The dollar saw selling in early European trade Tuesday, as clarity over the U.S. political transition emerged and the tapping of Janet Yellen to be the next Treasury Secretary strengthened expectations of an expansive fiscal policy under President-elect Joe Biden.
At 3:15 AM ET (0815 GMT), the Dollar Index, which tracks the greenback against a basket of six other currencies, was down 0.3% at 92.252, after seeing its lowest level since Sep. 1 overnight.
EUR/USD climbed 0.3% to 1.1873, helped by an upward revision to German third-quarter GDP growth to 8.5% from an initially reported 8.2%, while USD/JPY fell 0.2% to 104.30. The risk sensitive AUD/USD rose 0.9% to 0.7353.
A lot of the uncertainty surrounding the transition of power in the U.S. was lifted Monday when Emily Murphy, the General Services Administration head, effectively acknowledged Biden as the winner of the presidential election, saying he could have briefings and funding to ease his transition into the role.
President Donald Trump tweeted his approval of the move, even though he vowed to continue fighting to try and overturn the vote in several states.
Murphy, a Trump appointee, had withheld her decision for weeks after the Nov. 3 election, resulting in the markets being unsure whether there would be a prolonged political vacuum. The removal of these fears has led to traders seeking out more risk, to the detriment of the safe haven dollar.
Helping the positive risk sentiment was the appointment of former U.S. Fed Chair Janet Yellen to be Treasury Secretary in the upcoming Biden administration.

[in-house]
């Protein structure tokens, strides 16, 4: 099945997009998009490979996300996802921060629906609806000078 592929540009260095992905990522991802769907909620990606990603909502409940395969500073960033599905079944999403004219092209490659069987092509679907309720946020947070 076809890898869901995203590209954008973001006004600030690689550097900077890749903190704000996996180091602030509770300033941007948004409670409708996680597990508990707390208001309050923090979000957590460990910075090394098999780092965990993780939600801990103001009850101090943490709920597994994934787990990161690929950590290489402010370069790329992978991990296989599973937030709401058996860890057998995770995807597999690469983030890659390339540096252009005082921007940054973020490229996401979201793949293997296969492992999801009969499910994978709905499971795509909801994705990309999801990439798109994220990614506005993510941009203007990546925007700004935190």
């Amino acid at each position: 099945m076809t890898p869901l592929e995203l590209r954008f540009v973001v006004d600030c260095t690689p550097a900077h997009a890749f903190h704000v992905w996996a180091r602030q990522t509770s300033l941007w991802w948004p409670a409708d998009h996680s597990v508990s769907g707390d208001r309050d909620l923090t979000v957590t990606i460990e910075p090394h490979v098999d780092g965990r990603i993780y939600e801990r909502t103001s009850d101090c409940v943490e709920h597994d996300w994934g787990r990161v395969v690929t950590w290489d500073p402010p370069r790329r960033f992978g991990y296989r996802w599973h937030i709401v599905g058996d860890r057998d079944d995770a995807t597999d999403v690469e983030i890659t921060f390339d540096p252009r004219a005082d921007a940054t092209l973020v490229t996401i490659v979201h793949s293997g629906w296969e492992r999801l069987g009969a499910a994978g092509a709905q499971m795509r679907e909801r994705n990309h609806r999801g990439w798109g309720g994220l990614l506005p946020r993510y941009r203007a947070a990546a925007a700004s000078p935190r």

Yellen has recently called for more federal spending from Congress to tackle the economic devastation caused by the virus, and is widely seen as encouraging the low interest rate policy the Federal Reserve has adopted to battle the pandemic.
Adding to the reasons to veer towards riskier currencies has been the recent promising news on vaccines, and this continued on Monday as data pointed to AstraZeneca’s candidate, produced in conjunction with the University of Oxford, being up to 90% effective in preventing the Covid-19 virus. This adds to earlier positive news from Pfizer (NYSE:PFE) and Moderna (NASDAQ:MRNA).
Elsewhere, GBP/USD rose 0.4% to 1.3371, close to a near 12-week high as traders expect the U.K. and the European Union to finally seal a post-Brexit trade deal.
“What remains a solid conviction in our view,” said analysts at ING, in a research note, “is that GBP would face an asymmetrically negative reaction if negotiations ultimately collapse.”